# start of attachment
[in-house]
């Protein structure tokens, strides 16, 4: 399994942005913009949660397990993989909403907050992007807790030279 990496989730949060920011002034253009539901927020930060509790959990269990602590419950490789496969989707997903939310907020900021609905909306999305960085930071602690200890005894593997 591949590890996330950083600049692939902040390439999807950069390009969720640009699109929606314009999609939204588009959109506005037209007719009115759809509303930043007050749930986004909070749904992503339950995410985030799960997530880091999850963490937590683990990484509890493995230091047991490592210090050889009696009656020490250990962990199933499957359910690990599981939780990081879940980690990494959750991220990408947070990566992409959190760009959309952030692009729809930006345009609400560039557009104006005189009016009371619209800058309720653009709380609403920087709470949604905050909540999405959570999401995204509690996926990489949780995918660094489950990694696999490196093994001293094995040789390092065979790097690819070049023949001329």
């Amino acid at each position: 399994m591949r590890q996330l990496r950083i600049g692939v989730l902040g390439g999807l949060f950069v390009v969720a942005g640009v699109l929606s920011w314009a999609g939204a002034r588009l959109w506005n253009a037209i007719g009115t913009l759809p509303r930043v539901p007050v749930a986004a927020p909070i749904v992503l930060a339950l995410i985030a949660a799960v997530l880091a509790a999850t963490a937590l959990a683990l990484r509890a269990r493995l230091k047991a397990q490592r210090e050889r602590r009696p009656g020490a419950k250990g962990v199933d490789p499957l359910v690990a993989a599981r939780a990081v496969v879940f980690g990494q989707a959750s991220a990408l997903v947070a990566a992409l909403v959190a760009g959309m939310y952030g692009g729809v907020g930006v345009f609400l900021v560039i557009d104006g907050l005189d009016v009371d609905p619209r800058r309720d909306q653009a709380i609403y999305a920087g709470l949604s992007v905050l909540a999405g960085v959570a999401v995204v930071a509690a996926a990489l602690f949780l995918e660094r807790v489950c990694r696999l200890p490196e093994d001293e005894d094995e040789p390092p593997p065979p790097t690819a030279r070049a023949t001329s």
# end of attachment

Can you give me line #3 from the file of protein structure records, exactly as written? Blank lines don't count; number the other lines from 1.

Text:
């Amino acid at each position: 399994m591949r590890q996330l990496r950083i600049g692939v989730l902040g390439g999807l949060f950069v390009v969720a942005g640009v699109l929606s920011w314009a999609g939204a002034r588009l959109w506005n253009a037209i007719g009115t913009l759809p509303r930043v539901p007050v749930a986004a927020p909070i749904v992503l930060a339950l995410i985030a949660a799960v997530l880091a509790a999850t963490a937590l959990a683990l990484r509890a269990r493995l230091k047991a397990q490592r210090e050889r602590r009696p009656g020490a419950k250990g962990v199933d490789p499957l359910v690990a993989a599981r939780a990081v496969v879940f980690g990494q989707a959750s991220a990408l997903v947070a990566a992409l909403v959190a760009g959309m939310y952030g692009g729809v907020g930006v345009f609400l900021v560039i557009d104006g907050l005189d009016v009371d609905p619209r800058r309720d909306q653009a709380i609403y999305a920087g709470l949604s992007v905050l909540a999405g960085v959570a999401v995204v930071a509690a996926a990489l602690f949780l995918e660094r807790v489950c990694r696999l200890p490196e093994d001293e005894d094995e040789p390092p593997p065979p790097t690819a030279r070049a023949t001329s």